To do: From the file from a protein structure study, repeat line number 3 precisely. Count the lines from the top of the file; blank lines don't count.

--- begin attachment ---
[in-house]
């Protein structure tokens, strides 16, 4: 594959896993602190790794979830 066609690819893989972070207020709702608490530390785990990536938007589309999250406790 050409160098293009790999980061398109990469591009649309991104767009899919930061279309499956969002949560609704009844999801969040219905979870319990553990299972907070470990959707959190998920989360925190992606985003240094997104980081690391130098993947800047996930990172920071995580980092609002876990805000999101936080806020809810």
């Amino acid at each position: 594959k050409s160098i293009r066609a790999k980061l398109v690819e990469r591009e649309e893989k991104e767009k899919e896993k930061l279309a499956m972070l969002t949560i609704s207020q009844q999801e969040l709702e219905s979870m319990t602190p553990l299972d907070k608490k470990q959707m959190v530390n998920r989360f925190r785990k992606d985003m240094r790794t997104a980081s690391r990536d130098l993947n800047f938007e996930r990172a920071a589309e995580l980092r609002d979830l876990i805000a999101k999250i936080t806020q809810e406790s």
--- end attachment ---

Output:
């Amino acid at each position: 594959k050409s160098i293009r066609a790999k980061l398109v690819e990469r591009e649309e893989k991104e767009k899919e896993k930061l279309a499956m972070l969002t949560i609704s207020q009844q999801e969040l709702e219905s979870m319990t602190p553990l299972d907070k608490k470990q959707m959190v530390n998920r989360f925190r785990k992606d985003m240094r790794t997104a980081s690391r990536d130098l993947n800047f938007e996930r990172a920071a589309e995580l980092r609002d979830l876990i805000a999101k999250i936080t806020q809810e406790s």